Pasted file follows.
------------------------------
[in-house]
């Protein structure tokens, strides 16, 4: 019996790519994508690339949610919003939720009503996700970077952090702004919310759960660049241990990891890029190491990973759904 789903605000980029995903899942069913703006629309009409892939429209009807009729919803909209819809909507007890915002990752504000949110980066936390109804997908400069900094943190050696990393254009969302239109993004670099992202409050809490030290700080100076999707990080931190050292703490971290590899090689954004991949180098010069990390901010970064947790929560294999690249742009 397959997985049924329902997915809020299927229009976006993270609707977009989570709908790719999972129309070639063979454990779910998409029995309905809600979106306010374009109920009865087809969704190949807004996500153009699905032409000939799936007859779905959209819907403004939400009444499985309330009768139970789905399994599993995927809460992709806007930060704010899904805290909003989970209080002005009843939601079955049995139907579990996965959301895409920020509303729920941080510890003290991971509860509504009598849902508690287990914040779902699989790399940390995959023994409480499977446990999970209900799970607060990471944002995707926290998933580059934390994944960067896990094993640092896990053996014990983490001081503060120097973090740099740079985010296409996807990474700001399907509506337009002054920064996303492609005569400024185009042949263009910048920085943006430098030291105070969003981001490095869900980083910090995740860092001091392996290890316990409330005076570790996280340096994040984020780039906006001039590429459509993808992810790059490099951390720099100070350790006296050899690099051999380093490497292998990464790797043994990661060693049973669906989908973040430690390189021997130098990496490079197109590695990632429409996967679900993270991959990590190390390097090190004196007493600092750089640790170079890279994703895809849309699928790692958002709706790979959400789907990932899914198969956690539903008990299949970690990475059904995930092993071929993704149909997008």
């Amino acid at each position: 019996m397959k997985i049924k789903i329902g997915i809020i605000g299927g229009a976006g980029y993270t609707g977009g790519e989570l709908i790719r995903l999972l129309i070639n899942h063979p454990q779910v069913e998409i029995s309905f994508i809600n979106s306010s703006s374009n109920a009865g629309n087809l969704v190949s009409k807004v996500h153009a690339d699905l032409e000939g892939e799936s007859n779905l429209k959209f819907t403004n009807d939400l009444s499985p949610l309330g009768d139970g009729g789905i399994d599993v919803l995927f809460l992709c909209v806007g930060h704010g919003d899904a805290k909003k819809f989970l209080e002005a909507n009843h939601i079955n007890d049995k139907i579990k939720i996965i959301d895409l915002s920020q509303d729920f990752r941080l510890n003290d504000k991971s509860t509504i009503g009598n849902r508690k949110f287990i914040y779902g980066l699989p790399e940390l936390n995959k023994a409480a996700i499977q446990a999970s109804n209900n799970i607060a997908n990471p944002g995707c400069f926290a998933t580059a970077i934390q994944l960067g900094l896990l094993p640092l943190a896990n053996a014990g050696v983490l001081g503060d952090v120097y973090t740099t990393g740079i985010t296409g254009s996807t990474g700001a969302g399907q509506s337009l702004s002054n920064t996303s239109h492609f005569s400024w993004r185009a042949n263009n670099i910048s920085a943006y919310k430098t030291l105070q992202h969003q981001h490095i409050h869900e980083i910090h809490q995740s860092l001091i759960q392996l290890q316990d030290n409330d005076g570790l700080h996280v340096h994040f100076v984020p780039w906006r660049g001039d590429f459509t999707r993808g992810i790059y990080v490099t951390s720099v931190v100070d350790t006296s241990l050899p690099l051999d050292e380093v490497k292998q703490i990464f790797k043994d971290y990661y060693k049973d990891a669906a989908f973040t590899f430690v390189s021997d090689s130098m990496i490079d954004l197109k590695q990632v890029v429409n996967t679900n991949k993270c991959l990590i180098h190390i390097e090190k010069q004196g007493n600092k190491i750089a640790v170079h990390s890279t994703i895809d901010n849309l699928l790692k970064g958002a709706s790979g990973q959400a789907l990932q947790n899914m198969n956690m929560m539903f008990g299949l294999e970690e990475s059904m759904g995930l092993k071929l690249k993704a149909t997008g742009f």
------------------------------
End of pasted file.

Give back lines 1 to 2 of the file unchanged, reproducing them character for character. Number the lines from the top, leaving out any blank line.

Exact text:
[in-house]
């Protein structure tokens, strides 16, 4: 019996790519994508690339949610919003939720009503996700970077952090702004919310759960660049241990990891890029190491990973759904 789903605000980029995903899942069913703006629309009409892939429209009807009729919803909209819809909507007890915002990752504000949110980066936390109804997908400069900094943190050696990393254009969302239109993004670099992202409050809490030290700080100076999707990080931190050292703490971290590899090689954004991949180098010069990390901010970064947790929560294999690249742009 397959997985049924329902997915809020299927229009976006993270609707977009989570709908790719999972129309070639063979454990779910998409029995309905809600979106306010374009109920009865087809969704190949807004996500153009699905032409000939799936007859779905959209819907403004939400009444499985309330009768139970789905399994599993995927809460992709806007930060704010899904805290909003989970209080002005009843939601079955049995139907579990996965959301895409920020509303729920941080510890003290991971509860509504009598849902508690287990914040779902699989790399940390995959023994409480499977446990999970209900799970607060990471944002995707926290998933580059934390994944960067896990094993640092896990053996014990983490001081503060120097973090740099740079985010296409996807990474700001399907509506337009002054920064996303492609005569400024185009042949263009910048920085943006430098030291105070969003981001490095869900980083910090995740860092001091392996290890316990409330005076570790996280340096994040984020780039906006001039590429459509993808992810790059490099951390720099100070350790006296050899690099051999380093490497292998990464790797043994990661060693049973669906989908973040430690390189021997130098990496490079197109590695990632429409996967679900993270991959990590190390390097090190004196007493600092750089640790170079890279994703895809849309699928790692958002709706790979959400789907990932899914198969956690539903008990299949970690990475059904995930092993071929993704149909997008």